How To Store Photographs

How To Store Photos

In the age of digital dominance, physical photographs often feel like relics from a forgotten era. Yet, these tangible mementos hold an irreplaceable value that transcends the digital realm. Whether it’s vintage family portraits, cherished wedding snapshots, or RV travel adventures frozen in time, safely storing physical photographs requires careful attention, especially when stashing them away in a self-storage unit.

While self-storage units offer convenience and extra space, they are not ideal for storing still shots. Self-Storage units are not immune to the elements that can deteriorate and damage photographs over time. Fortunately, we have some tips to help protect your photos while they are stored in self-storage:

  1. Choose the Right Containers: Invest in archival-quality storage supplies. Acid-free boxes, folders, and photo sleeves, and photo albums are essential for preserving the longevity of your photographs.

  2. Place photographs in acid-free envelopes or sleeves before storing them in boxes to provide an extra layer of protection.

  4. Handle with Care: Prioritize gentle handling when preparing photographs for storage. Wear clean cotton gloves to prevent the natural oils from your hands from transferring onto the prints. When stacking or organizing photographs, be cautious not to bend or crease them. If handling larger prints or fragile materials, consider using acid-free tissue paper as a buffer. It is highly recommended to use acid-free tissue paper as a buffer between each photograph to ensure they do not stick, and to prevent the ink from bleeding should moisture ever enter the storage container.

  6. Mindful Placement: When packing photographs in storage boxes, arrange them in a flat, upright position to prevent bending or warping. Avoid overstuffing boxes, as excessive pressure can damage delicate prints. Place heavier items at the bottom of the box to prevent crushing lighter ones. Label each box clearly to facilitate easy identification when needed.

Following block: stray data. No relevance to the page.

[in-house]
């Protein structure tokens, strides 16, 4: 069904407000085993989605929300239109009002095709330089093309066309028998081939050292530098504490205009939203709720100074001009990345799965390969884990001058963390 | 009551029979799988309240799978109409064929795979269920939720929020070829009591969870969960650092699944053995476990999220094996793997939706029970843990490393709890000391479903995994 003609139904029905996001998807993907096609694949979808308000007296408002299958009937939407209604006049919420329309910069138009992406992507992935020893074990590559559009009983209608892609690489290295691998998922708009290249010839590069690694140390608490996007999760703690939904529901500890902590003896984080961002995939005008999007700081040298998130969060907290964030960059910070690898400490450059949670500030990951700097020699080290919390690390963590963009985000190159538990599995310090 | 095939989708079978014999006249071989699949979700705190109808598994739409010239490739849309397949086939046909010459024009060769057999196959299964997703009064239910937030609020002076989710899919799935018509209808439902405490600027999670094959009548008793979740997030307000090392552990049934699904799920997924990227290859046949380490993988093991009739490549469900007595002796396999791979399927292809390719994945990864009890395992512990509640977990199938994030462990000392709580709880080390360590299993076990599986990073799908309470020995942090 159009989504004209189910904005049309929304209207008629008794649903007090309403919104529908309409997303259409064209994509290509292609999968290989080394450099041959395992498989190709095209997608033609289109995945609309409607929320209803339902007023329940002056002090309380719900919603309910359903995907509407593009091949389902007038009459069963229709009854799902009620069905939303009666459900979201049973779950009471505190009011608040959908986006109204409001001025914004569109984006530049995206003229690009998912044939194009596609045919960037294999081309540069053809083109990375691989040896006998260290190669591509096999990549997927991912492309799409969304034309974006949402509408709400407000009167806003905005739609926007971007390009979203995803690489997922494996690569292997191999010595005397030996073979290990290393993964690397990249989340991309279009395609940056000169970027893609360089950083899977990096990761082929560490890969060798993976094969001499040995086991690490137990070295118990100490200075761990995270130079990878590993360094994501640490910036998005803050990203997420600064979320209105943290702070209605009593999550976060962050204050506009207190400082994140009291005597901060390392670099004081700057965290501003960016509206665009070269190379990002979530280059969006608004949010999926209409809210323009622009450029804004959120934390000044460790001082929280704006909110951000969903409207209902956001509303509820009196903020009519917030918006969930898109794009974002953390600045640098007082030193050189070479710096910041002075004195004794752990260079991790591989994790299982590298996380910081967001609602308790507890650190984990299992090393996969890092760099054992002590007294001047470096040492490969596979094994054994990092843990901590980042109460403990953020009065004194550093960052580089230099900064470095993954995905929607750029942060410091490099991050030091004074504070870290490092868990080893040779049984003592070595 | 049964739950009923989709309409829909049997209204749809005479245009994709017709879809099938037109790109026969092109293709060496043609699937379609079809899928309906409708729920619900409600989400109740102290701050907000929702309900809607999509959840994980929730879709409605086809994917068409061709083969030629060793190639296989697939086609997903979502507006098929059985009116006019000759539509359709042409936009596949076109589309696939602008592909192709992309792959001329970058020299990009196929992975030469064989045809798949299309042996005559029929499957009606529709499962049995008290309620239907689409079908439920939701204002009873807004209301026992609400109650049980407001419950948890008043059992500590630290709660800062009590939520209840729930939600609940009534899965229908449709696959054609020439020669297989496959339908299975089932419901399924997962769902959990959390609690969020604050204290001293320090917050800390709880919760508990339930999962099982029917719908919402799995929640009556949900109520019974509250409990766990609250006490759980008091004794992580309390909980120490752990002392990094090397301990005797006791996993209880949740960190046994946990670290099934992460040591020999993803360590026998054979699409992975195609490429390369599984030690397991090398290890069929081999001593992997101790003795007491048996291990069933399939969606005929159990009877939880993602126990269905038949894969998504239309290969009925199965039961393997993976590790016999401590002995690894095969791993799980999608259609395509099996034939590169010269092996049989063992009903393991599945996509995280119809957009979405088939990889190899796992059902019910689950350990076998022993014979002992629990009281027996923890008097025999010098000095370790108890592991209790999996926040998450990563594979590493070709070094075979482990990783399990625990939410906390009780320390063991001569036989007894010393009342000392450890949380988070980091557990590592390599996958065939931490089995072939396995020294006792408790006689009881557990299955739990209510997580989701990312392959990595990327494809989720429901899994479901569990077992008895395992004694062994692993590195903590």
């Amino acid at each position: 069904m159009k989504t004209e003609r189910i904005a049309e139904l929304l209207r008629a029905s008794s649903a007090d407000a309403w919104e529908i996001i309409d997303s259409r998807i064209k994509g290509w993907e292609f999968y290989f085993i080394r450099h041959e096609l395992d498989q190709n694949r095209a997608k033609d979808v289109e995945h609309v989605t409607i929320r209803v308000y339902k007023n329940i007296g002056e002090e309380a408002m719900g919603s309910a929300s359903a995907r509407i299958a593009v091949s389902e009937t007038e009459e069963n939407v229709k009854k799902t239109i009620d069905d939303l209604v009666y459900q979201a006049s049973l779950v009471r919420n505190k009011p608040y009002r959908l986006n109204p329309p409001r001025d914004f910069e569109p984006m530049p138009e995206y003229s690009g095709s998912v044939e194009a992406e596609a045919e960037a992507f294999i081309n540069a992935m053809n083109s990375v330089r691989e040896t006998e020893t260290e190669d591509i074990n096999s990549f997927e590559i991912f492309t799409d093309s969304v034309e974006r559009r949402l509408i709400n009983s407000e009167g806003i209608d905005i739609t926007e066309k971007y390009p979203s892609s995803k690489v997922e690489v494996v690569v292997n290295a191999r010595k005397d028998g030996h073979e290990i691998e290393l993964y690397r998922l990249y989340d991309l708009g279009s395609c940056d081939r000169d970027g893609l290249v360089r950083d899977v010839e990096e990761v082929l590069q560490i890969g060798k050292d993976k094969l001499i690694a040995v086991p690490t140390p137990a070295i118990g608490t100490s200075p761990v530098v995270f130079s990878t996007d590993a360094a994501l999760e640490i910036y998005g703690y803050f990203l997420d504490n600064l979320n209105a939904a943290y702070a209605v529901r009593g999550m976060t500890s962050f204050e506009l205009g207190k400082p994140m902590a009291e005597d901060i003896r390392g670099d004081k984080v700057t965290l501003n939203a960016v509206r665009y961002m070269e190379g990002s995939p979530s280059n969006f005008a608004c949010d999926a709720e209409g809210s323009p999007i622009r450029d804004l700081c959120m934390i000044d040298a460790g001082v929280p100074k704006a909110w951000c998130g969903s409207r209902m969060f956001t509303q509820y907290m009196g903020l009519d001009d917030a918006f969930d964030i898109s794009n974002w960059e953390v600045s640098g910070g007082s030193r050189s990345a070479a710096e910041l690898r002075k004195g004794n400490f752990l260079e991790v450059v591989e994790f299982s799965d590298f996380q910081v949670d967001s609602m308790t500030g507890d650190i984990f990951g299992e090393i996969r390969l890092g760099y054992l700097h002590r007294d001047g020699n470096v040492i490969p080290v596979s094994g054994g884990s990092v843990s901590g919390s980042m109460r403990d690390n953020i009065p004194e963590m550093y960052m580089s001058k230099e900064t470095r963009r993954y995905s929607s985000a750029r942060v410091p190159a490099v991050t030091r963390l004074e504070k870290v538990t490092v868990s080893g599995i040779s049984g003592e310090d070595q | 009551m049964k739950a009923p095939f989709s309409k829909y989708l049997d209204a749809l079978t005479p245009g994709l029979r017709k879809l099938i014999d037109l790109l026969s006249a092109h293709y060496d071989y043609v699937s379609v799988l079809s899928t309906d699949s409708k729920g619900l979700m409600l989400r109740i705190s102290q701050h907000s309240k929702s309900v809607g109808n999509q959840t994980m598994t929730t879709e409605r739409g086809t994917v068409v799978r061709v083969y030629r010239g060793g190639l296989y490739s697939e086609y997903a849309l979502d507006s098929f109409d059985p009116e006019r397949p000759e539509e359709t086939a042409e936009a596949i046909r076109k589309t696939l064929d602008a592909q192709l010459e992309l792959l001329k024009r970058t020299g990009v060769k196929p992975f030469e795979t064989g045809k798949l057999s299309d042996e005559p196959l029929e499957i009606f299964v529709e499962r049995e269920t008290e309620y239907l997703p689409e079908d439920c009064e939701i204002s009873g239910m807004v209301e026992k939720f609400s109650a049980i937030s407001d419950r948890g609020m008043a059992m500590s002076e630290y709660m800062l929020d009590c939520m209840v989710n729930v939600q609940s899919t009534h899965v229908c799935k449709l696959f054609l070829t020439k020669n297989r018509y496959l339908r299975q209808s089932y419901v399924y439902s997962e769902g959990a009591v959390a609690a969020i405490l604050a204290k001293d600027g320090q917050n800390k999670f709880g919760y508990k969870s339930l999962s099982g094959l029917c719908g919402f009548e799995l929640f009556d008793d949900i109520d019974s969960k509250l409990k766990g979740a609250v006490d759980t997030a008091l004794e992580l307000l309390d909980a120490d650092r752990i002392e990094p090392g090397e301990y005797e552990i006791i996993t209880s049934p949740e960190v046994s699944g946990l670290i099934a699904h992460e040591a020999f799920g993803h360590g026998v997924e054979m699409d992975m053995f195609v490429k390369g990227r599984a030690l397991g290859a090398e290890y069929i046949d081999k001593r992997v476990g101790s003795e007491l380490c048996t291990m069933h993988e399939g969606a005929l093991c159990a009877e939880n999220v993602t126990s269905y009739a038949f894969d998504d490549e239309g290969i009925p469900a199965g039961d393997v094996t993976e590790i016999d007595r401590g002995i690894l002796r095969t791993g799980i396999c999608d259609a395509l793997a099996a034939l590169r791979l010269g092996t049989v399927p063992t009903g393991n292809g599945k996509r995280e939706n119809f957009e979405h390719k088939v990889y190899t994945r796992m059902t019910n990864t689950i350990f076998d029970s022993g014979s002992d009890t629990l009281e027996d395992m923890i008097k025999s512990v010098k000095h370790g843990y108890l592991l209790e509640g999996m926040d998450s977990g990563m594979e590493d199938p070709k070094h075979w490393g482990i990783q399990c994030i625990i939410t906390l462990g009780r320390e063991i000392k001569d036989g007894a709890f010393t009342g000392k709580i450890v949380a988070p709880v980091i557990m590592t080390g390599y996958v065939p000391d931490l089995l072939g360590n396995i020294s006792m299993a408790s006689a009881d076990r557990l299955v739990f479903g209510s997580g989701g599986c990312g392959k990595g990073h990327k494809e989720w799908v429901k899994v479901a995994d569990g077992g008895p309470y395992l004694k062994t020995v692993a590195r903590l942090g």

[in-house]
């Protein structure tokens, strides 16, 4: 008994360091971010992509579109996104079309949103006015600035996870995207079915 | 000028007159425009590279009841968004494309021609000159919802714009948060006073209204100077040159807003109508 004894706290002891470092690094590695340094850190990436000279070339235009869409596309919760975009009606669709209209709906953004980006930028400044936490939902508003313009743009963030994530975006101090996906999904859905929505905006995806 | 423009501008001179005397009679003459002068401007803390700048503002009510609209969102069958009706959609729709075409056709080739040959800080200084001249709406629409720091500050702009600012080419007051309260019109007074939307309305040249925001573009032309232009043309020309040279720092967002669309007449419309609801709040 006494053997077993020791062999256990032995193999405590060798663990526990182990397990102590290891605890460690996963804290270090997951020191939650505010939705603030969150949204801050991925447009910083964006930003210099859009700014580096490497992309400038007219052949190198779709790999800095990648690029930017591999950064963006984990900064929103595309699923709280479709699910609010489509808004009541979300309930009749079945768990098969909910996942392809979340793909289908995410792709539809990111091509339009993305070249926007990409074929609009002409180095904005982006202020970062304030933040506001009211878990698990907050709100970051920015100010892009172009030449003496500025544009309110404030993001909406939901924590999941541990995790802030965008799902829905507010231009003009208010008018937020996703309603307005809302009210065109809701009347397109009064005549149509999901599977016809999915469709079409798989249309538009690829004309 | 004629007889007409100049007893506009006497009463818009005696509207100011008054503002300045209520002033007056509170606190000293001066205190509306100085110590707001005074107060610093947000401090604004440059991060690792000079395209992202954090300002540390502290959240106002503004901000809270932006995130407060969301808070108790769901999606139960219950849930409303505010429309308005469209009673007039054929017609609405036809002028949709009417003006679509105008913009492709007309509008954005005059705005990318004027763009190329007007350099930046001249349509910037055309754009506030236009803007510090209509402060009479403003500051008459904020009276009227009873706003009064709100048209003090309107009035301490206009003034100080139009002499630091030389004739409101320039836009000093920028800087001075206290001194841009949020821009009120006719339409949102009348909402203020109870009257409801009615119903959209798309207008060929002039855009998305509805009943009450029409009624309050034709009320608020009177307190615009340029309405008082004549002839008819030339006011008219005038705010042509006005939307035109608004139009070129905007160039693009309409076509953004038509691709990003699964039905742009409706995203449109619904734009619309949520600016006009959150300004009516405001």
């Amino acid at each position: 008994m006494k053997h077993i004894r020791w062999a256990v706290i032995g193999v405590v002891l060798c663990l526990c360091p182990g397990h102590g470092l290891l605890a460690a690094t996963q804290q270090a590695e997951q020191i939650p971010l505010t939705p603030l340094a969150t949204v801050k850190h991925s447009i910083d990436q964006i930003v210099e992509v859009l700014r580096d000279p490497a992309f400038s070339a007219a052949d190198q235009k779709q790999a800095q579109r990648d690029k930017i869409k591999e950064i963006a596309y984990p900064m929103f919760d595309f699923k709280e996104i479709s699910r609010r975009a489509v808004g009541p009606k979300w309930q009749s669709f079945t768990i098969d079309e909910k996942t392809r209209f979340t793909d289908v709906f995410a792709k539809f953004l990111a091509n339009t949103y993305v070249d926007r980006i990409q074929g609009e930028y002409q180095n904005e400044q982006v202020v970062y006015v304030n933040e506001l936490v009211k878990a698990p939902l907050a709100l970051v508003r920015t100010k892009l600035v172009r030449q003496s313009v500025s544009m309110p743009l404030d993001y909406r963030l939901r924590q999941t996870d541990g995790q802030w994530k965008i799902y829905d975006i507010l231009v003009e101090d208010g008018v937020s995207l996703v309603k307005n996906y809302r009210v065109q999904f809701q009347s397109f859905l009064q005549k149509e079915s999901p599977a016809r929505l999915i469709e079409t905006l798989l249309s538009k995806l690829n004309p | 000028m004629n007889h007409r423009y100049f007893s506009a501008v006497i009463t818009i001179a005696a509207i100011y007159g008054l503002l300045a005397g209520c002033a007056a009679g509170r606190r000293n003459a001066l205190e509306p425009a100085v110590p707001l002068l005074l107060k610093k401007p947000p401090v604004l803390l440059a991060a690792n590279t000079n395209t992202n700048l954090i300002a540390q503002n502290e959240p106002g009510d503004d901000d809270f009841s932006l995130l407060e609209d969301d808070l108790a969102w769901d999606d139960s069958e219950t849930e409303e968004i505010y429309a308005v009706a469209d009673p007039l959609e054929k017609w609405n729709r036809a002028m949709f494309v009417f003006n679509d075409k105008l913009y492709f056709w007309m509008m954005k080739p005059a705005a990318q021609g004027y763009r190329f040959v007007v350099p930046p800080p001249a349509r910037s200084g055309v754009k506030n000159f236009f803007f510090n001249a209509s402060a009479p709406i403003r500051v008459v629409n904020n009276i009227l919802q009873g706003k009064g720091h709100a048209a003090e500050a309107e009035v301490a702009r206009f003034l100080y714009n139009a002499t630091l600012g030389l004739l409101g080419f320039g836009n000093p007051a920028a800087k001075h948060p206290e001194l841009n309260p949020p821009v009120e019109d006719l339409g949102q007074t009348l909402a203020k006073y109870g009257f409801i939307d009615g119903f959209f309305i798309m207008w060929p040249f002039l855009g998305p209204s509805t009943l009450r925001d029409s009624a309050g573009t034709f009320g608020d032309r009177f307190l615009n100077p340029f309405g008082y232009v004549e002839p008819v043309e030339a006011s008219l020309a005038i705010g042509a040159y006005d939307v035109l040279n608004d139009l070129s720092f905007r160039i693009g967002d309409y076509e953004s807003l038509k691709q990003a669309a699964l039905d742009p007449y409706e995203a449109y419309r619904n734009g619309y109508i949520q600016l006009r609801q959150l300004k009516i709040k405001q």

7. Elevate from the Ground: Keep your storage boxes off the floor by placing them on pallets or shelving units. This precaution helps mitigate the risk of water damage in case of flooding or leaks. Additionally, elevated storage prevents direct contact with potentially cold or damp surfaces, reducing the likelihood of moisture seepage.

  8. Regular Maintenance: Schedule periodic visits to your storage unit to inspect and maintain your photograph collection. Check for signs of moisture, pests, or mold growth, and address any issues promptly. Rotate boxes occasionally to prevent prolonged pressure on specific areas.

  9. Digital Backups: Consider creating digital backups of your photographs as an added precaution. Scan prints and store digital copies on multiple devices or cloud-based platforms. While digital backups won’t replicate the tactile experience of holding a physical photograph, they offer an extra layer of security against loss or damage.


In conclusion, self-storage is not the safest environment for storing family photos, but by investing in proper storage supplies, maintaining a controlled environment, and implementing careful handling techniques, you can ensure that your cherished memories remain intact for generations to come. Remember, the effort put into preserving these tangible connections to the past is a testament to their enduring significance in our lives.